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Fiber rich diet may reduce risk of preeclampsia

A recent study sought to find ways to reduce the risk of preeclampsia in pregnant women.

Preeclampsia is a condition that occurs during pregnancy and can lead to serious complications for both the mother and the child if left untreated. Preeclampsia occurs in around 10 percent of pregnancies and is usually associated with high blood pressure, swelling of the hands and feet, and protein in the urine.

In a recent study published in Nature Communications, researchers from the University of Sydney’s Charles Perkins Centre examined the connection between a high fiber diet and the risk of preeclampsia. The study included 100 pregnant women, 50 with preeclampsia and 50 healthy women.

The study found that preeclampsia affects the development of the thymus in fetuses, making the thymus smaller than those of children born of healthy pregnancies. A healthy and normal-sized thymus is needed because it helps with the prevention of allergies and autoimmune diseases, like diabetes. The thymus is important because it is where T-cells (thymus-derived cells) are created. These cells are used to prevent allergies and other autoimmune diseases. The results also showed that maintaining a healthy diet that’s rich in fiber can be a great way to maintain a healthy pregnancy and limit the risk of developing allergies and autoimmune diseases in the future. This showed a light on the brain development of fetuses born in the western hemisphere, where the diet is consists of mostly processed foods.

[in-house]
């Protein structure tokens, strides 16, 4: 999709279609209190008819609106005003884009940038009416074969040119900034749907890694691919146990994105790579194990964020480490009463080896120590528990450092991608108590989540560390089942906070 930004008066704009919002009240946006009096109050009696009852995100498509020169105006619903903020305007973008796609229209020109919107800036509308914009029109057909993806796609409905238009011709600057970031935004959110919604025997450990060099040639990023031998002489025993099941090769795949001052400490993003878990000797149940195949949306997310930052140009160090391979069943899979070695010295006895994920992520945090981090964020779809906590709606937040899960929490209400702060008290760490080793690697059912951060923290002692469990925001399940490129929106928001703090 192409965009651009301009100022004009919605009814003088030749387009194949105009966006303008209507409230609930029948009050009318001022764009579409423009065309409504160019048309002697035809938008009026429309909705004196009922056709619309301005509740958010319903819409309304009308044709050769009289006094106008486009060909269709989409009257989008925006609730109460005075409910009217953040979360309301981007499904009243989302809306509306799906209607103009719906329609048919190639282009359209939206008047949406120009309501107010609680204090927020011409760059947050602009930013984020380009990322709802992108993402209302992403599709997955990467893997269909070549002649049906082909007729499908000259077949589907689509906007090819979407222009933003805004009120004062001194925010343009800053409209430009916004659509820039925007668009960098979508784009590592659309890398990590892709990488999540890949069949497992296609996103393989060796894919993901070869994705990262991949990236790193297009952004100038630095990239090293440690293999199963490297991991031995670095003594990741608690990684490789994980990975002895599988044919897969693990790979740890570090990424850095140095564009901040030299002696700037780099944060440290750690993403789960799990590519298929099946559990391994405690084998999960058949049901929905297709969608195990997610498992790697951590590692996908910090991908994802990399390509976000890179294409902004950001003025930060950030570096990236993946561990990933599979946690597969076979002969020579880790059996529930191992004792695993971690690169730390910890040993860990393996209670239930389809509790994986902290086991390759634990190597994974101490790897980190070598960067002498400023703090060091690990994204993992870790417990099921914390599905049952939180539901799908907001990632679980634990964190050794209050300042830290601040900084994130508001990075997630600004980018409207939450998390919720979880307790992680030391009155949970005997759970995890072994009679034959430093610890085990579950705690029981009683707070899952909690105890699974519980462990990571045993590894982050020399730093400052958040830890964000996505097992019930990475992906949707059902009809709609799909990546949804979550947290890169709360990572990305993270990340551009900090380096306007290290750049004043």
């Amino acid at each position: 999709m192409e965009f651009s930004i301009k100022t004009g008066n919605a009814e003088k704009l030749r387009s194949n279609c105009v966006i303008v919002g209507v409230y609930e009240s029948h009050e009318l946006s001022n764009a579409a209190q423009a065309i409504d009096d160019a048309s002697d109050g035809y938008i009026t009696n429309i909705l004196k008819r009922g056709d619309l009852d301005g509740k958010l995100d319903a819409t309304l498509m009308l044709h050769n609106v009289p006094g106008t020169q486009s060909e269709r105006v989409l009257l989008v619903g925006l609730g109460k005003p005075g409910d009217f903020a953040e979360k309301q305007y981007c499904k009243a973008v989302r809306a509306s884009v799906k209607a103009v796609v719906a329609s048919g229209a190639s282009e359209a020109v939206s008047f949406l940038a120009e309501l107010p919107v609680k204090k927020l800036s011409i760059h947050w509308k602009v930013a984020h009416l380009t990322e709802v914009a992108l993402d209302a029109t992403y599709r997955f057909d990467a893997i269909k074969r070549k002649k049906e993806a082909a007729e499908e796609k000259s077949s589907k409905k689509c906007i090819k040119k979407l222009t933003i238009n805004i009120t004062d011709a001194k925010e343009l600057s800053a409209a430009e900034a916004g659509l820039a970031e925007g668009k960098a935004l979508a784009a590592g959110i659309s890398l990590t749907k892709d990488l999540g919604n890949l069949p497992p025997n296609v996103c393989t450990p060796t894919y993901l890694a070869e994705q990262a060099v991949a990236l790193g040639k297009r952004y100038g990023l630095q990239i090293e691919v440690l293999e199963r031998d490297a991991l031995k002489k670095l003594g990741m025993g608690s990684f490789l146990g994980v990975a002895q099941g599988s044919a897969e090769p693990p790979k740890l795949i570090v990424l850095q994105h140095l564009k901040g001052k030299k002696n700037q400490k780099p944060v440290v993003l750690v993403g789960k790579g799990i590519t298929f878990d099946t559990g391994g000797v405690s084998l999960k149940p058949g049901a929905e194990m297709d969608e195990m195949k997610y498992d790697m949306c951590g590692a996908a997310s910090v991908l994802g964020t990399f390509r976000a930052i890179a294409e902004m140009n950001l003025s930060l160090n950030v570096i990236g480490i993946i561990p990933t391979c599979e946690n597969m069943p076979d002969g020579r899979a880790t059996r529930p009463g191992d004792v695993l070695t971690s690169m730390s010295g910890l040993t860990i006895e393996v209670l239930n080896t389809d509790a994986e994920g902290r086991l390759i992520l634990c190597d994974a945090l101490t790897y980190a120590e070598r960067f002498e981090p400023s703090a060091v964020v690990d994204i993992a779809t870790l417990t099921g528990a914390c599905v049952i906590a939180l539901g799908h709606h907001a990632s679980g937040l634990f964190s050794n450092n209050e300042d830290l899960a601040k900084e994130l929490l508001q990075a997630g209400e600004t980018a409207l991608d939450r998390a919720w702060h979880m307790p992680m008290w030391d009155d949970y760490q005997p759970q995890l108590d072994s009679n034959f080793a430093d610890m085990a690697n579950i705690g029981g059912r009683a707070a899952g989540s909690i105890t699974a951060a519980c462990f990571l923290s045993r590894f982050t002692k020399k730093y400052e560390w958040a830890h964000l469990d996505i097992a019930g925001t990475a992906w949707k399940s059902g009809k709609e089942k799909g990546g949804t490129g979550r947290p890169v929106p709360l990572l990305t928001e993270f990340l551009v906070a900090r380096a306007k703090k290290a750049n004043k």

This study can aid as an assistant in establishing future prevention strategies for preeclampsia and fetal immune outcomes. This study also provides a foundation for future studies on reducing the risk of preeclampsia.

Written by Nicole A. Brown, MS


Hu, M., Eviston, D., Hsu, P., Marino, E., Chidgey, A., Santner-Nanan, B., …, Nanan, R. (2019). Decreased maternal serum acetate and impaired fetal thymic and regulatory T cell development in preeclampsia. Nature Communications. 

Blowes, M. (2019). Preeclampsia risk may be reduced by a healthy high-fiber diet. Retrieved from

Image by Free-Photos from Pixabay



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